While driving here in southern Arizona, I will occasionally see what looks like heaps of orange or yellow string draped over plants along the roadside.

Dodder (Cuscuta sp.)

Unfortunately for the plants covered in it, it is nothing so benign as string. These tangled orange or yellow heaps are actually Dodder (Cuscuta spp.), parasitic plants that can weaken or even kill their host plants. Dodders are true parasites and obtain all of their water and nutrients from their host plants, and thus dodders do not need to have green chlorophyll for photosynthesis (converting light energy to food). Dodders come in various shades of yellow or orange depending on the species.

Dodder seedlings sprout in the ground like other plants, but the seedlings must soon find a host plant because their roots and cotyledons are only able to sustain them for a few days or so. The dodder seedlings send out vining tendrils in search of a suitable host plant, and once they find one, the dodder tendrils wrap around the host plant and insert haustoria (modified roots) into the host tissues. The dodder's soil roots then die and the plant disconnects from the ground. From that point forward, the dodder is completely dependent on the host plant. As they grow, the dodder vines will continue to form more attachments to their host plants.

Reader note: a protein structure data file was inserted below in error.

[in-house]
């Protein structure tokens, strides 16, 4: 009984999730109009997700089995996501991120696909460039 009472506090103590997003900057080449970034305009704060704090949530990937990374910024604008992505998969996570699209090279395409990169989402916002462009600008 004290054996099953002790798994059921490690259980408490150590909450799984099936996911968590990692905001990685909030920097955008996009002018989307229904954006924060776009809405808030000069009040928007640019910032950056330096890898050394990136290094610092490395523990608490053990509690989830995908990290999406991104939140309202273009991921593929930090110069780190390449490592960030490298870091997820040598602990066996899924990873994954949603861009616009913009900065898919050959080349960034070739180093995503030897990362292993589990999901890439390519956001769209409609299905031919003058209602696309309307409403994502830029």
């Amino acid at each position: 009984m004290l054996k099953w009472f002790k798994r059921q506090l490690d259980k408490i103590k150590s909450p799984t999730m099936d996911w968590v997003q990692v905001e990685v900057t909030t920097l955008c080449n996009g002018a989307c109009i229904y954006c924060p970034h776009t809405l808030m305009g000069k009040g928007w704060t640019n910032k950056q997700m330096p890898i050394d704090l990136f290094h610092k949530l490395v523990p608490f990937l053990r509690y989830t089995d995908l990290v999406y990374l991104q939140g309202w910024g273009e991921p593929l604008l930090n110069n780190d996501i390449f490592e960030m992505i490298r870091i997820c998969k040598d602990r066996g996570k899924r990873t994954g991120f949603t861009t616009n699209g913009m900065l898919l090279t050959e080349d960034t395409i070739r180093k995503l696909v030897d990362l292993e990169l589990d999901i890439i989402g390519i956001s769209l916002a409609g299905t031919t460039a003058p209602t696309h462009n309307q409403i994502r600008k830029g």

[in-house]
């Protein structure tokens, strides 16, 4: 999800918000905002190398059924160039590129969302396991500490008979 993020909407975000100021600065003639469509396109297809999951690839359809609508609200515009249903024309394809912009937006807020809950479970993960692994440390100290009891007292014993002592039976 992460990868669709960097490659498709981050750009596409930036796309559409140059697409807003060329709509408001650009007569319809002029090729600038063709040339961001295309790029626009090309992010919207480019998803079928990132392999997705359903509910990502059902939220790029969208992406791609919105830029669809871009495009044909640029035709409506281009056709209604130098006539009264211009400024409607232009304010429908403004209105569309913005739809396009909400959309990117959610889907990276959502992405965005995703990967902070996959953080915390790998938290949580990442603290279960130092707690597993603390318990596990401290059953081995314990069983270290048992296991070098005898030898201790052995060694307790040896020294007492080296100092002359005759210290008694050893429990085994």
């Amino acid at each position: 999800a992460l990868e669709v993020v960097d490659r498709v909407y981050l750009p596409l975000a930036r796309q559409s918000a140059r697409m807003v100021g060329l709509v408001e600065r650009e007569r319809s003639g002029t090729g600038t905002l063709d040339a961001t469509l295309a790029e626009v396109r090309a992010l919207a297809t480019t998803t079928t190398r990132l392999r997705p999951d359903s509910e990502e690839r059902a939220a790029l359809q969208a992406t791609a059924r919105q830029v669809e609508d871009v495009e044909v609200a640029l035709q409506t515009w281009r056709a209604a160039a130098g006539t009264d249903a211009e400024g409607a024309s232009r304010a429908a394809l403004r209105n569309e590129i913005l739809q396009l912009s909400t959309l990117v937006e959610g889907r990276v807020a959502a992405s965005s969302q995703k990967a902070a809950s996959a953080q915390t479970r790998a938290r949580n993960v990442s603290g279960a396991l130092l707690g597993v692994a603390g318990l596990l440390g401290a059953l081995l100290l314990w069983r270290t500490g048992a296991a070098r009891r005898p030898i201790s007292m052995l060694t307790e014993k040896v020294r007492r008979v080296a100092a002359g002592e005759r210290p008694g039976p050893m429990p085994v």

Dodder (Cuscuta sp.) flowers

Dodders produce clusters of small, waxy, usually cream-colored flowers. The flowers are followed by up to thousands of tiny, hard seeds that can survive in the soil for many years. This can make dodder rather difficult to control in cultivated areas because it keeps sprouting up again year after year. Cultivated plants infested with dodder should either be removed or the dodder-infested branches pruned before the dodder vines flower and produce their long-lived seeds.